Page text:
Charles Darwin, 1871

The Descent of Man and Selection in Relation to Sex.

Wallaces response:

A young man, when courting, brushes or curls his hair, and has his moustache, beard or whiskers in perfect order, and no doubt his sweetheart admires them; ….

‘the permanence of female taste was ‘scarcely verifiable in human experience’

Goddes, P., and Thomson, J.A. 1889

The Evolution of Sex

When the concepts of sexual selection and mate preference were coming to the forefront on scientific thought, they were hotly contested. One of the main reasons for the debate was that the men in that day and age could not agree that human females had any preference for other males. If human females had no preference, how could birds have a preference?

Some of the evidence came from extra-pair copulations, also called extra-pair paternity.

Other evidence came from females of whom have a certain reperoire size that would choose males with a larger repertoire size (length of their call). Thus it is believed that the size of the song is a trait of male birds that has been shapped by female presence.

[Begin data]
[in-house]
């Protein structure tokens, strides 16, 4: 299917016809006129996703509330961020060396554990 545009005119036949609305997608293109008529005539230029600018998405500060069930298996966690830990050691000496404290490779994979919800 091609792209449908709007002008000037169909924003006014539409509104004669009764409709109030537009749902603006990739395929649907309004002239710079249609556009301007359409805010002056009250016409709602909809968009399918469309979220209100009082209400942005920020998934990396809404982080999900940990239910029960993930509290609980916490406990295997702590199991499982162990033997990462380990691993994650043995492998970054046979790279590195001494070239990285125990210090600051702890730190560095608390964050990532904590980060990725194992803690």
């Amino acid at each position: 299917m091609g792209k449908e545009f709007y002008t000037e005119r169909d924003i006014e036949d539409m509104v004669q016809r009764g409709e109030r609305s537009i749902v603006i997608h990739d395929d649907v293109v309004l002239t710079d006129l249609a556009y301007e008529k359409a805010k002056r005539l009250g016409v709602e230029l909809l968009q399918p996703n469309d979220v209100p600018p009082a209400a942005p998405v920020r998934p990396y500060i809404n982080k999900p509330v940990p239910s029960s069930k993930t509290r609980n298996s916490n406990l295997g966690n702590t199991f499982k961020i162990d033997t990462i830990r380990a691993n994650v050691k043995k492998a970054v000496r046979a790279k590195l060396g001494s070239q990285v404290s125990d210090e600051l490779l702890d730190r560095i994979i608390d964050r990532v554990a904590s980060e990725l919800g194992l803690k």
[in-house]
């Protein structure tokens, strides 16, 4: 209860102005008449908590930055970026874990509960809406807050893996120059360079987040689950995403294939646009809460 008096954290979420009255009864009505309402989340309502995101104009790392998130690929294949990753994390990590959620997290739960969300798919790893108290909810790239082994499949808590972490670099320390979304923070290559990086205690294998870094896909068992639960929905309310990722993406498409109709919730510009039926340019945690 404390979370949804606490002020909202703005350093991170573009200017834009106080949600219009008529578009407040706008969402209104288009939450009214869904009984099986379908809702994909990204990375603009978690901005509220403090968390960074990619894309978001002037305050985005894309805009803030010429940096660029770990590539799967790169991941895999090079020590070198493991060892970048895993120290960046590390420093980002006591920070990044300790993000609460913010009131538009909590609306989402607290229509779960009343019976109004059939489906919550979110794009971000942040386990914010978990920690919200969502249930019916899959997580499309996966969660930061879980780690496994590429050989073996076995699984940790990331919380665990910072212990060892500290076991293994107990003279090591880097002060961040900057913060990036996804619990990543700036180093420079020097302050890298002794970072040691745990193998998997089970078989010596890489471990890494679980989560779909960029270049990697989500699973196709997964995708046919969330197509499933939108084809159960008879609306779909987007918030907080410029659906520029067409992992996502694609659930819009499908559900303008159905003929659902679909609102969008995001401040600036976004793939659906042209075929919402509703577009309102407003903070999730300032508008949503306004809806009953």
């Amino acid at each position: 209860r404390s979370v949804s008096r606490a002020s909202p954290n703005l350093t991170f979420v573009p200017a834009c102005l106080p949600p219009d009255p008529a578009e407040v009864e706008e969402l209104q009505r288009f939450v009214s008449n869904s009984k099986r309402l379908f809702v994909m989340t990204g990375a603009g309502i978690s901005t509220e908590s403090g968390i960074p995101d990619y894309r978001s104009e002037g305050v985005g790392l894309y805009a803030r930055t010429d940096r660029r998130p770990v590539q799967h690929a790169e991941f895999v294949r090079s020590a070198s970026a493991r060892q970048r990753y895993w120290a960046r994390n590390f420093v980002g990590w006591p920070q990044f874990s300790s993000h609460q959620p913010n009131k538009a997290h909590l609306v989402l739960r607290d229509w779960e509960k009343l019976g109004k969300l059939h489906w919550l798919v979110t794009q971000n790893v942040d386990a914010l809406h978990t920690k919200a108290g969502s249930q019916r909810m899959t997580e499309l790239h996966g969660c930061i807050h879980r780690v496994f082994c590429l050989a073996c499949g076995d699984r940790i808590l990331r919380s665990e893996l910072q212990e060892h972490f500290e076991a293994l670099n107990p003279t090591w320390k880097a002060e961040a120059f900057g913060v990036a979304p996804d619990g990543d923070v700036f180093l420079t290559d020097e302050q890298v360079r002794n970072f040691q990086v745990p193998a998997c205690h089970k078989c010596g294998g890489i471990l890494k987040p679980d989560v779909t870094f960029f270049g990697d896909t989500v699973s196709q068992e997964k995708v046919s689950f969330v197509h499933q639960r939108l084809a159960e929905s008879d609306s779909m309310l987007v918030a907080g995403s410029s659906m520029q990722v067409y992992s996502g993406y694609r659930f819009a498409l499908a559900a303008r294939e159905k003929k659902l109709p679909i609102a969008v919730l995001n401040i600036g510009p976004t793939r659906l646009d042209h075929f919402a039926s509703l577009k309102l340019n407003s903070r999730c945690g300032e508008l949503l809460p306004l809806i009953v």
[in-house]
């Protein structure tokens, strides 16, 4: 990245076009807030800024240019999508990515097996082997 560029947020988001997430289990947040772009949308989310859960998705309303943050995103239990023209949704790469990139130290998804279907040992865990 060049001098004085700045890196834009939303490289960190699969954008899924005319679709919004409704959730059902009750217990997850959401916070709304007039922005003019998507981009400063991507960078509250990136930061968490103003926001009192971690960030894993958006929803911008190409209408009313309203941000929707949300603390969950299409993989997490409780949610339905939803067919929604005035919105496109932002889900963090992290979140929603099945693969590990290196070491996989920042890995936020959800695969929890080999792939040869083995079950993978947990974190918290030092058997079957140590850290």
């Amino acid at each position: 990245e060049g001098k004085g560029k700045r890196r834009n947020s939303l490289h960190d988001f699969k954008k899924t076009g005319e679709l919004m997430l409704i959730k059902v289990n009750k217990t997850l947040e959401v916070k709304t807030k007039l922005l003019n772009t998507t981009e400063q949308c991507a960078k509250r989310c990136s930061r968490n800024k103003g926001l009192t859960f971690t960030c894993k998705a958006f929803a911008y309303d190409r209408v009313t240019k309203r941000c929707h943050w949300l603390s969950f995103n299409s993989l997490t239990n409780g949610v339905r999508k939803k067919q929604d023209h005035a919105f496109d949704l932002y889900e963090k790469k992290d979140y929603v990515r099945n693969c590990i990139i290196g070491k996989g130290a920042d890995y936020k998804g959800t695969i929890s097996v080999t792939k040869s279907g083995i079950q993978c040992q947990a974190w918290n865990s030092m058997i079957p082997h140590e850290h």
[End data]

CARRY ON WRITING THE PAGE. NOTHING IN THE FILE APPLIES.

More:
Its also important to show that males and sons have some sort of genetic linkage. One is that bright-stripped males were linked to bright-stripped sons.

Long tailed Widows in Africa: Males have very long tails. It’s a classic study to see if females prefer longer tails. Thus, he had several birds that were control. He also took some males and cut their tale, and took other males and glued their tales. Turns out that Female long-tailed widows greatly preferred males with longer tails.

Anders Molar did a study with Barn Swallows. He showed that female barn swallows preferred to breed with males that had long streamers.

Polygyny threshold model. (Orians 1969): Why would a female ever choose to be a secondary female in a males territory that already has a female, instead of being the only female in another males territory. You can basically look at fitness curves in relation to certain territories. There is a cost to being the secondary female would have a curve shifted down. Thus, how much better does a territory have to be to allow a female to choose to be a secondary female on that territory.